Jeb Monge: Early adventure highlights changes in small-town life
I was born Sept. 8, 1939, in Northfield, Minn. In October 1941 my parents, brothers and I moved to southwestern Minnesota to the city of Tracy. At the time, during World War II, Tracy was 3,100 population. It was a farm community and a railroad center.
I loved growing up there. When I was a teenager, I was conscious of being a small-town boy and wished I lived in a big city. Having lived most of my adult in metropolitan cities throughout the United States, I have come to cherish my 16 years in Tracy. I loved the people I knew and appreciate that I also was loved so much. There is nothing more important than that experience.
Tracy was small enough that I was able to participate in many activities in school. We did not really have any activities in the community except junior league baseball. Other than that, we picked up games everyday: baseball, basketball, football in the park, swimming, summer band. Our church welcomed us into the adult choir when we reached ninth grade. Organized activities were not available, so we did our own creating.
The rest I will mention in this memoir. I think you will see that we kids in the rural area in the 1940s and '50s had rich and fulfilling life.
My first adventure
My best buddy was Curt Jette who lived two houses west of me. He and I lived very comfortably in our yards. There were no warnings about being afraid of strangers or of life beyond our homes. Without knowing it we felt safe and comfortable.
When we were 4, the sun was bold and hot, and we decided we needed some pop or soda as some of you call it. Curt's dad worked at the Seven-Up Bottling Company, and we thought it would be fun to have a bottle of 7-Up. We had no idea of where this business was. All we knew was that our fathers walked to work going south on Fifth Street. Obviously, we did not know that that way was south. In the morning they went that way and a noon came home from that direction for dinner.
In the '40s and in a small town, fathers came home for dinner. The noon meal was the big meal. In the evening we had supper. I have learned that it is best to eat the lighter meal in the evening.
Curt and I did not think twice about leaving the boundaries of our home yards. We just went. Thinking back on that journey, I was amazed at how safe we felt. We did not worry about who we might meet. We knew every person was safe and nonthreatening. What a blessing!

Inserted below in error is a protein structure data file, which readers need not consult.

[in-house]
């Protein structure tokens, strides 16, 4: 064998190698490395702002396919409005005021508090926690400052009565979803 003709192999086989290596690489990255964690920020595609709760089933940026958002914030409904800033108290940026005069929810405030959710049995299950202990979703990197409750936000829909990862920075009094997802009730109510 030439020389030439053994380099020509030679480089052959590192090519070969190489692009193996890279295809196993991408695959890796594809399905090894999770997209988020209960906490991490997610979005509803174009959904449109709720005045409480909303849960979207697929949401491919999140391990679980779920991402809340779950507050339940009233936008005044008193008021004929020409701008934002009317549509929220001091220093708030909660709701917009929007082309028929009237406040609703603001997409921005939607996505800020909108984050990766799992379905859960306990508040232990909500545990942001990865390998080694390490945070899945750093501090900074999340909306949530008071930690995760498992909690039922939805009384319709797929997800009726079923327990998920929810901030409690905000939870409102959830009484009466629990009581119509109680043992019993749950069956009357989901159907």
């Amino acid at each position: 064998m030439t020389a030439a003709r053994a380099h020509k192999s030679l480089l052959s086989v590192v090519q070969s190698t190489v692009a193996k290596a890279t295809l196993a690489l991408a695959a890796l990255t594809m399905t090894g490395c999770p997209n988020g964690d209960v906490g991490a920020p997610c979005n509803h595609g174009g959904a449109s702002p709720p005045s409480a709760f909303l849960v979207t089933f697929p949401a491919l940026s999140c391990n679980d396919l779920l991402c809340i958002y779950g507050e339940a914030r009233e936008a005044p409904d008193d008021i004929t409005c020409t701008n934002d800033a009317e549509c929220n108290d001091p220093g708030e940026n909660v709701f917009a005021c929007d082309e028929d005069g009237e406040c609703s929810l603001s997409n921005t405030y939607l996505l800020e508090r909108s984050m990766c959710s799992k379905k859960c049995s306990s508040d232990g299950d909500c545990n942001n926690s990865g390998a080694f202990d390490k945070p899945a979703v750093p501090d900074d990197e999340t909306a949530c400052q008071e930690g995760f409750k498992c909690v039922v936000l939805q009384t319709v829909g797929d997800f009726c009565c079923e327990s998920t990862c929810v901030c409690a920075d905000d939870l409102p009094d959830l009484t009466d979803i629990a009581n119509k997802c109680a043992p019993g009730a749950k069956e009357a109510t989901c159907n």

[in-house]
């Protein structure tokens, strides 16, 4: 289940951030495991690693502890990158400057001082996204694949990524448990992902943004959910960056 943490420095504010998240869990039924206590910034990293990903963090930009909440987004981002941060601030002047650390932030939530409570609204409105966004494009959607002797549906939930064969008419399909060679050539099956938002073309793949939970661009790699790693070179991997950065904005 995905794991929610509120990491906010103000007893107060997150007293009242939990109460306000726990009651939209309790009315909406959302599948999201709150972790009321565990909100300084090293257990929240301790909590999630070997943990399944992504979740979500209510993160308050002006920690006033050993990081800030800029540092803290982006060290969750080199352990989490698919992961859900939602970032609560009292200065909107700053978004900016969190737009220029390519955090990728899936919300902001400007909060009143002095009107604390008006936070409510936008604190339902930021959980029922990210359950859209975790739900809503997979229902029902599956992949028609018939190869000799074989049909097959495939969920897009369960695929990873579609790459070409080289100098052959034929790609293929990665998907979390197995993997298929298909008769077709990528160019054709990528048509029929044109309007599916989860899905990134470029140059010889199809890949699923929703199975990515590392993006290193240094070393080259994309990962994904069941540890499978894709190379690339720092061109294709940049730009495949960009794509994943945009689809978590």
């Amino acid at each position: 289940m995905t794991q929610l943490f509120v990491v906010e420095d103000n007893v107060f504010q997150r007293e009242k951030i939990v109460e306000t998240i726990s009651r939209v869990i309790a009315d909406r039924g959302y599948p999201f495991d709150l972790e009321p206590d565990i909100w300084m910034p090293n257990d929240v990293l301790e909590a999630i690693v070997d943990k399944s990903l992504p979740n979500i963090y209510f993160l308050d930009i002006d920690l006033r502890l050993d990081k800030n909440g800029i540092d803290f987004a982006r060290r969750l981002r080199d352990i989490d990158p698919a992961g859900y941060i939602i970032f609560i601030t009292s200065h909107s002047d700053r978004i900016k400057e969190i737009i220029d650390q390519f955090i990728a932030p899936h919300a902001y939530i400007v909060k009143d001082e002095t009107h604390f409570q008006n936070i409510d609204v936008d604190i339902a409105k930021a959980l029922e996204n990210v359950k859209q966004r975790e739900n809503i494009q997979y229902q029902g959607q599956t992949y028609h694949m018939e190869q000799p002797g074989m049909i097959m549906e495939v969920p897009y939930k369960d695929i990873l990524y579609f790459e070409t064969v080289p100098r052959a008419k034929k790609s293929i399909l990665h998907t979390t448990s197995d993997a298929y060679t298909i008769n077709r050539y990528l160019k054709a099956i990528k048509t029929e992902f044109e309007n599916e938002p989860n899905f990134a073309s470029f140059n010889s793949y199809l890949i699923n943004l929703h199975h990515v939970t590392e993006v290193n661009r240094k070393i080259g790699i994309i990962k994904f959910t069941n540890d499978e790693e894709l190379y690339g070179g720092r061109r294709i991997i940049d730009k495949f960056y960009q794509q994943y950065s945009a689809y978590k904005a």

What also amazes me is that we did not worry about getting lost. Neither of us had any idea of how to get to my dad's store or to the bottling company. We knew deep down that if we did get lost, somebody would help us. Even if we did not know who was helping us, we realized that they would be kind and helpful.
You might wonder where our mothers were when we left. During World War II only fathers worked. My mother was an English teacher, but she had to make room for fathers who needed the work. Also, our mothers realized that they did not have to worry about us when we were outside. They, too, knew that we would be safe.
This may sound strange to young people today. But it was a common and safe attitude in those days. Imagine being able to live that way in 2009. Feeling safe wherever we are is a tremendous blessing. And the feeling was not naiveté. My wife grew up in Robbinsdale, Minn., a suburb of Minneapolis. When she was 12, she and her friend took the bus to downtown Minneapolis. They, too, did not worry about their safety: two young girls out on their own in the city.
Curt and I kept walking south (that way) until the street curved to the east (another that way). Soon we saw the sign for the bottling company. Without hesitation, but not boldly, we climbed the steps to the office. In those days, we had not considered how impossible it was for some people to have to climb steps. When we opened the door, we received a warm smile from a nice woman. We did not distinguish between young, middle-aged or old. All we knew was kids and grown-ups.
"Hello, gentlemen. What can I do for you?"
Curt responded: "We want to see my dad."
At that time Mr. Zender came out of his office.
"Well, hello, boys. Who is your father?"
"What is his name?"
"Come on, boys." He placed his hands gently on our shoulders and led us out into the bottling area.
"Orville! You have visitors."
Mr. Jette looked shocked. "Boys, what are you doing? Where are your mothers?"
Curt blurted, "We want some pop."
Mr. Zender chuckled. "Young men, we can do that for you."
He disappeared for a few moments and returned with two bottles of 7-Up with the caps off.
"Here you go."
Mr. Jette tried to look stem, but he had a half-smile.
Mr. Zender consoled his employee. "Come, boys. We'll call your mothers."
We could hear him chuckle in his office.
"Mrs. Jette. We have two boys down here looking for some pop."
Our mothers walked in the door several minutes later. Mr. Zender and the nice lady entertained us while we waited. Back then, most everybody walked. It was a small town, and the soldiers needed supplies for the war. Not many people had cars.
"Mom!" we both shouted when our mothers walked through the door.
They, too, could not look stem. They were a little worried. But mostly they were relieved that we had been found - and that we had some pop from Mr. Zender.
This first journey was typical of my experiences growing up in Tracy. We were safe. People were friendly. And we did not know what it was not to have freedom to explore our worlds. Gradually, as our worlds expanded, we carried that same attitude toward the rest of life.
Gerald C. "Jeb" Monge dedicated this memoir to his children and grandchildren and to remember his brothers who lived through events like this with him.